The M40 Crash: Friends haunted by grim reminder of motorway carnage: Tragedy prompts calls for new road safety measures as school grieves for those who lost their lives

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THE second minibus parked outside Hagley High School seemed to reflect the collective misery among the 950 pupils and staff yesterday.

It had passed the flaming vehicle in which 10 young people and their teacher had died the night before.

Tearful pupils appeared to be upset by its presence as they walked aimlessly around the grounds or laid flowers at the front door.

Simon O'Loughlin, consultant clinical psychologist at Kidderminster Hospital, and in charge of a team of 10 counsellors, said the minibus's occupants were the most upset. Form friends of the dead, they had attended the same schools' prom concert at the Albert Hall in London. They had left the school together after lunch, stopped for fish and chips on the way home.

'We are particularly concerned with those in the other coach, the one that did not crash. They are feeling confused and feel guilty that it was not them. They are saying things like, 'I saw them yesterday and then they are dead',' he said.

Hagley High, a clean and tidy mixed comprehensive built in the 1950s, nestles under the Clent Hills in rural Hereford and Worcester. Because of its Catholic denomination, the catchment area is wider than Haybridge High, its neighbour across Station Road. The victims, all aged between 12 and 14, came from Stourbridge, Kidderminster, Halesowen, Bewdley and Birmingham. All came from the same class, the Eighth Grade, and several were musical, although none had taken part in the concert. The trip to the Albert Hall had been made annually for 10 years without incident.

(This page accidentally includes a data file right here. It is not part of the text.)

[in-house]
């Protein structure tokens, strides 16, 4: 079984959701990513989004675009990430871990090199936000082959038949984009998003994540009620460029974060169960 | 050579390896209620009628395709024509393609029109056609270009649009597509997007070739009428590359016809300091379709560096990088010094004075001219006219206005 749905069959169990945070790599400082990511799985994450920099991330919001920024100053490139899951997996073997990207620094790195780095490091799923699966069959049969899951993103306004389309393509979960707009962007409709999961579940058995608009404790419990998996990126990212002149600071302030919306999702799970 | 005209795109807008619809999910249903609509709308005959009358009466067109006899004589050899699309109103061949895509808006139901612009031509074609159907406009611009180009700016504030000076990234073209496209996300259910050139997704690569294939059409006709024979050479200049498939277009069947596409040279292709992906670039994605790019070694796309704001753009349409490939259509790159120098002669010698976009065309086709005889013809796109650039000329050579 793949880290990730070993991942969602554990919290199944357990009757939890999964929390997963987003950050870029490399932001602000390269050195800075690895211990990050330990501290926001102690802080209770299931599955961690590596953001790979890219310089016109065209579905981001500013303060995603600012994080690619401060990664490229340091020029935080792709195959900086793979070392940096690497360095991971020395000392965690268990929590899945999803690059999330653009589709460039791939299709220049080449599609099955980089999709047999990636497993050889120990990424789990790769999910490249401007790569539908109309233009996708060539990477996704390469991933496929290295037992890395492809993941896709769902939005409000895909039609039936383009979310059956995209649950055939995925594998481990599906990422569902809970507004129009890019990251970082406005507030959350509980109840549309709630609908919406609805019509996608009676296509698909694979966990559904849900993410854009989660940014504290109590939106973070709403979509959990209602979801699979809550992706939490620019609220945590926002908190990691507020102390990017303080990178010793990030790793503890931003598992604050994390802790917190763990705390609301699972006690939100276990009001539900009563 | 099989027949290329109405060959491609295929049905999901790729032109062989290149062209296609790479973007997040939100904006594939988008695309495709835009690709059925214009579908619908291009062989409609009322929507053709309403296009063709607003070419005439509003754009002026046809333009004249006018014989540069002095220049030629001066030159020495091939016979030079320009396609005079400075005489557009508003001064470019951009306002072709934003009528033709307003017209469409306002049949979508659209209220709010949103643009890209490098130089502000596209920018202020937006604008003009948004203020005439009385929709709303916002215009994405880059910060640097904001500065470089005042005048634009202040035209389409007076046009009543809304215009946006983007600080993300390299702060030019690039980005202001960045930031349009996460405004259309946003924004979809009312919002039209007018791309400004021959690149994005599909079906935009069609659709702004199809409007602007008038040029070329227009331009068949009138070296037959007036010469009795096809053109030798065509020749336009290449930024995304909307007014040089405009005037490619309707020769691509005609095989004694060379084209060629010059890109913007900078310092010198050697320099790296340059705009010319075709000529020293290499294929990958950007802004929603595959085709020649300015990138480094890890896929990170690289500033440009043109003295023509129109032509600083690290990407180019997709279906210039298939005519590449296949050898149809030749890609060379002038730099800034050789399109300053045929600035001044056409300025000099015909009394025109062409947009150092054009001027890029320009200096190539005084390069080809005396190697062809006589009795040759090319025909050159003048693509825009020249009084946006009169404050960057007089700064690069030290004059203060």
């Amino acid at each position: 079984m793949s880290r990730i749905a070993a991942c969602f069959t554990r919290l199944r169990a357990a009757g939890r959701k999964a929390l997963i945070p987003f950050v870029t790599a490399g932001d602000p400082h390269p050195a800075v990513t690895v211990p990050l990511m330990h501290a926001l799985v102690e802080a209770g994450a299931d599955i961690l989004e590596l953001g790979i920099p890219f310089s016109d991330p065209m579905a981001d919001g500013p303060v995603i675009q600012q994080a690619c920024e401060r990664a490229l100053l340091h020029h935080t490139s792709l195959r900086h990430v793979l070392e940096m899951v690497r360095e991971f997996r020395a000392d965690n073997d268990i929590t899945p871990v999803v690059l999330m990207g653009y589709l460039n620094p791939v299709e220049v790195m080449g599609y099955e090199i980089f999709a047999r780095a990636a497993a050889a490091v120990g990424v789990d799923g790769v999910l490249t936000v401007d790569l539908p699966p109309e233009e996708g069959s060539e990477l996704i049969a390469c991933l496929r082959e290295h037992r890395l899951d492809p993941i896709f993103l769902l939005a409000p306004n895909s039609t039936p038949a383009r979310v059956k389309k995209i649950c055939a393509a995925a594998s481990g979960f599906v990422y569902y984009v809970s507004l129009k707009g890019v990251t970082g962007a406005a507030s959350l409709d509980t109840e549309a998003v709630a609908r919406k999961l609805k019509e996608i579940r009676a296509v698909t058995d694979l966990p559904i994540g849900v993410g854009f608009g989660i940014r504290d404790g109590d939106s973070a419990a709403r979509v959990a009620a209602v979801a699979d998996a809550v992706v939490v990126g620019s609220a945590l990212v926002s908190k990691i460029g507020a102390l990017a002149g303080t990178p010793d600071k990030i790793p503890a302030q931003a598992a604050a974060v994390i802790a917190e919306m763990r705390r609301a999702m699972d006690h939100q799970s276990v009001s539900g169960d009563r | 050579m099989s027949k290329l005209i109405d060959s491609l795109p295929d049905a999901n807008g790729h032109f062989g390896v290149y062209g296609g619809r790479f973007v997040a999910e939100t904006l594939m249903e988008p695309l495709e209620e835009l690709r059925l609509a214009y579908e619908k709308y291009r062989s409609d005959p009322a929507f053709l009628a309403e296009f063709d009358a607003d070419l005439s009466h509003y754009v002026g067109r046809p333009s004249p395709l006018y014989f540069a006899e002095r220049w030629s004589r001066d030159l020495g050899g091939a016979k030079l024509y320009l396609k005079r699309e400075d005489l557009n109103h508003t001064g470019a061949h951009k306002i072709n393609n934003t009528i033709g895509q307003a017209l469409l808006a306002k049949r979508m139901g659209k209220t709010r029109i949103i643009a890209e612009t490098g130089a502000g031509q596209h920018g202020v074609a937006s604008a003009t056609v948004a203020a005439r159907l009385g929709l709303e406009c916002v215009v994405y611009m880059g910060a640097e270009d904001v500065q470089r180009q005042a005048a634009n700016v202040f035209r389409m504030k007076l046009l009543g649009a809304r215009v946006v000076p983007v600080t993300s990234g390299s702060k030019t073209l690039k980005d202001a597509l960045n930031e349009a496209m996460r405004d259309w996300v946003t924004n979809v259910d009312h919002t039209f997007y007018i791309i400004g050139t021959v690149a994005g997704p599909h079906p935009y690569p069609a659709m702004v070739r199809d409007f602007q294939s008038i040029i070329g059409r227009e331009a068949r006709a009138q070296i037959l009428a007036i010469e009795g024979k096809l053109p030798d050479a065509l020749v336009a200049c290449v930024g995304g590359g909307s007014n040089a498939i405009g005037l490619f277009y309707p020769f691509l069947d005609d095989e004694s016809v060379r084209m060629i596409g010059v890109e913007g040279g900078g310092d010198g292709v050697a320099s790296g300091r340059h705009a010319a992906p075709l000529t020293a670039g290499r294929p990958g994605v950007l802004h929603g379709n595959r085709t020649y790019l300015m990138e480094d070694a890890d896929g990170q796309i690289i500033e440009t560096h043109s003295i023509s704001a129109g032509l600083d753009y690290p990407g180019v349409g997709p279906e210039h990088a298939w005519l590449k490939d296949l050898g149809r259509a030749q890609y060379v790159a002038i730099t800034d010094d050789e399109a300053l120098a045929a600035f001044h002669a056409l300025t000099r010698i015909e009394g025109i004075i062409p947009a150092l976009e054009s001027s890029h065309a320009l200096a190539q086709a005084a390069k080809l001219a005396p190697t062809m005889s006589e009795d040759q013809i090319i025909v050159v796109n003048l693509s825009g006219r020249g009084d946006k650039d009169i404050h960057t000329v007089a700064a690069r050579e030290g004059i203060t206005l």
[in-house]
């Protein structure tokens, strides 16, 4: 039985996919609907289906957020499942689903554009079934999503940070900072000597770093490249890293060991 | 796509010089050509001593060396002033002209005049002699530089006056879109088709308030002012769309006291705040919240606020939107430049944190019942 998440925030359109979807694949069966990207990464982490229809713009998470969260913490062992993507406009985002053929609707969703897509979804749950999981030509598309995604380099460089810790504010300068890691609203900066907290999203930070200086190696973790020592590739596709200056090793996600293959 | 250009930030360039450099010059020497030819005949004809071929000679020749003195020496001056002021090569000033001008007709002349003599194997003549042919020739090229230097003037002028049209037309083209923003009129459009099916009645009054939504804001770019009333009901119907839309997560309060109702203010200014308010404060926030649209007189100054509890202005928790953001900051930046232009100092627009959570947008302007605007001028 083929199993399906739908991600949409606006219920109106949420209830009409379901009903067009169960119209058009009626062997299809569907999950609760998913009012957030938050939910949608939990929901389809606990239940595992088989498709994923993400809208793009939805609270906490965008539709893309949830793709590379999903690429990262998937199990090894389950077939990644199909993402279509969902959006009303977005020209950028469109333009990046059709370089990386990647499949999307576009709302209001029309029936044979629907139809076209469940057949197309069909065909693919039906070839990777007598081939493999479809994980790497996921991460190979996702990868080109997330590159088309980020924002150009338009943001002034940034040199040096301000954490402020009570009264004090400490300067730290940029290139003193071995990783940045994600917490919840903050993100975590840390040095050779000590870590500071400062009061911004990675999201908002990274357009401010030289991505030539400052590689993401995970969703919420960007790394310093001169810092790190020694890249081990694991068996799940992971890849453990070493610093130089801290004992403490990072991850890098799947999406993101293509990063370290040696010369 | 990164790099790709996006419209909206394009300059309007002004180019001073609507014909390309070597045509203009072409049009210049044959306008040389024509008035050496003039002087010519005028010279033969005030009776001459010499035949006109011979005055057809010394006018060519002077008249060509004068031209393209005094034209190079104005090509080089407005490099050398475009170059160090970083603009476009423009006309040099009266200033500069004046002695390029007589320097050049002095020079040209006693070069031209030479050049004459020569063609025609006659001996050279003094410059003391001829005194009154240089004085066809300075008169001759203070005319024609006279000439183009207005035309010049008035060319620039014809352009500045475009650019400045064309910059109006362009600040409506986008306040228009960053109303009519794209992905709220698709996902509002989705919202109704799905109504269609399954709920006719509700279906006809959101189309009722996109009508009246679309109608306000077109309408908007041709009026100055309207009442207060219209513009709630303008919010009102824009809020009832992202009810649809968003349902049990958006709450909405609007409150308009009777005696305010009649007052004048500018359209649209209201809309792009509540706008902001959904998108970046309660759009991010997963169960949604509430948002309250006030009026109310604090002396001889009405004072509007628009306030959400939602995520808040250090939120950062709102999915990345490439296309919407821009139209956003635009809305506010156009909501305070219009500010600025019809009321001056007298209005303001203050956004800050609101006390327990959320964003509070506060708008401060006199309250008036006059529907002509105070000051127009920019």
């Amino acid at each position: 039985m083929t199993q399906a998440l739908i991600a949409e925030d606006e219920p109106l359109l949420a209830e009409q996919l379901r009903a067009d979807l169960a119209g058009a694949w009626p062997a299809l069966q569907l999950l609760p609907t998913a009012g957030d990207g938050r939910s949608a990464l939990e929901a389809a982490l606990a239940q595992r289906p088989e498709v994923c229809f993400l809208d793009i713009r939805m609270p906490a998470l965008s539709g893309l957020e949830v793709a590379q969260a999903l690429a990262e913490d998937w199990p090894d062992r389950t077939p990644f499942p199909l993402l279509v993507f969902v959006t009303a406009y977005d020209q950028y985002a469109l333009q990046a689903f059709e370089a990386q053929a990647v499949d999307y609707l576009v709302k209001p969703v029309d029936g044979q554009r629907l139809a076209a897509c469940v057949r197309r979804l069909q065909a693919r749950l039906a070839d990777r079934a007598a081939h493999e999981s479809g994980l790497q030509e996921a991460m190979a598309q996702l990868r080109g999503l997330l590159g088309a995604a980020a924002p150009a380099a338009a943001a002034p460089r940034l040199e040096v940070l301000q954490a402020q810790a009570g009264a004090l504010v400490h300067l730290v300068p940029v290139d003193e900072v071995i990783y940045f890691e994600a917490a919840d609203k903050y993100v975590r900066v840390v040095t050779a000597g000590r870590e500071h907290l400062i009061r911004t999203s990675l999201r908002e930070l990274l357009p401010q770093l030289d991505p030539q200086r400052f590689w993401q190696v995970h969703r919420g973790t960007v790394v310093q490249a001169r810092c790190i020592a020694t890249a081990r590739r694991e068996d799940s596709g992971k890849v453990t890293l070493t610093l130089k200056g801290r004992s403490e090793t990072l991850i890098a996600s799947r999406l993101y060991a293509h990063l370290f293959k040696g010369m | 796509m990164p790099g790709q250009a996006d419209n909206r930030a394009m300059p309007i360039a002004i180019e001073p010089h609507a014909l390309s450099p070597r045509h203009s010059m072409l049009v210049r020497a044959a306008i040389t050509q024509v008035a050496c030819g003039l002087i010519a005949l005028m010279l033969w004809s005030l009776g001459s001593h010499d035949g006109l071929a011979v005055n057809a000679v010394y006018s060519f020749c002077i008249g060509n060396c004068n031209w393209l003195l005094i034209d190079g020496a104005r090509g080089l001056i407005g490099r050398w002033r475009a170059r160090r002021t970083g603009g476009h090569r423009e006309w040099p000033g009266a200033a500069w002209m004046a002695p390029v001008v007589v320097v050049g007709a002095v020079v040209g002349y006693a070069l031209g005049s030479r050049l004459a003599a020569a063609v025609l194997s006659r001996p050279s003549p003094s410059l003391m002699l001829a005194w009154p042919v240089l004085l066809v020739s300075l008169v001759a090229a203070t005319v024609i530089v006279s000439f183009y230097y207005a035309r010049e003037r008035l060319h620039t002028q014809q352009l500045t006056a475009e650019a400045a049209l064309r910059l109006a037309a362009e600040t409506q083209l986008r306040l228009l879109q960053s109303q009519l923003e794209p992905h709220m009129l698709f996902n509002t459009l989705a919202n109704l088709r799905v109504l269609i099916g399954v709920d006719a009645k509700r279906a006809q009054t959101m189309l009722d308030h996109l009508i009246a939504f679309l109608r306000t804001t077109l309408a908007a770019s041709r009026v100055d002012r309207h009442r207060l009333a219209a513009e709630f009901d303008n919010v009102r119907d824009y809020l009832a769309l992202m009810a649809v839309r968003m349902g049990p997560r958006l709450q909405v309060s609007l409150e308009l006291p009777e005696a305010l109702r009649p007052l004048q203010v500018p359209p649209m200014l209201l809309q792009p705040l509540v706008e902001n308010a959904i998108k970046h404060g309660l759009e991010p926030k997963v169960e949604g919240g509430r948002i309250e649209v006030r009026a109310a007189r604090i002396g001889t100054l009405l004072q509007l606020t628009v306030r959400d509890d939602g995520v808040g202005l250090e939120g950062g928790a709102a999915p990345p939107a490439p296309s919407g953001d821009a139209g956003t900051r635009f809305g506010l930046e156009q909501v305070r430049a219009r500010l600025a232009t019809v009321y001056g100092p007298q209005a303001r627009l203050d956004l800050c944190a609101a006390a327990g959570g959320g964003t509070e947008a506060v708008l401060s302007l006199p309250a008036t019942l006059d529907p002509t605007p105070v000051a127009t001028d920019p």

For one, Nicola Misiolek of Stourbridge, yesterday should have been her thirteenth birthday.

Paul Hill, 55, the head teacher who has been at the school since 1979, was devastated. He broke down in several interviews in which he described pupils as 'the cream'. 'We are a Catholic school. We'll heal the wound by prayer and mutual love,' he said.

Talking to parents, visiting hospital and dealing with the media and police, had clearly drained the headmaster, a married man with two grown-up children. He found it difficult to speak at morning assembly, attended by the whole school. He told them of the tragedy but their tearful faces showed they already knew.

The assembly was conducted by Father Kevin Kavanagh, the school's chaplain, and Father Douglas Lamb, chairman of the governors. 'The pupils are talking to each other and looking after each other . . . There is a tremendous spirit and we have to draw on that,' said Fr Lamb. He said he could find no easy answer when asked by pupils: 'Why us?'

'I simply say that this was a mystery and all we can do is bow down before it.'

Pictures of those who died were placed on a wall outside the main entrance to prevent families being pestered by reporters. Pupils walking past stopped at the reminder of the healthy faces.

Children at both the Station Road schools appeared subdued. Alice Barratt-Smith, 14, said: 'Everybody was crying, everybody was upset. Normally you can hear people shouting from both sides.' Alice, a Haybridge pupil, said one girl had argued with her mother about the trip and had been stopped. If she had gone, she too could have died.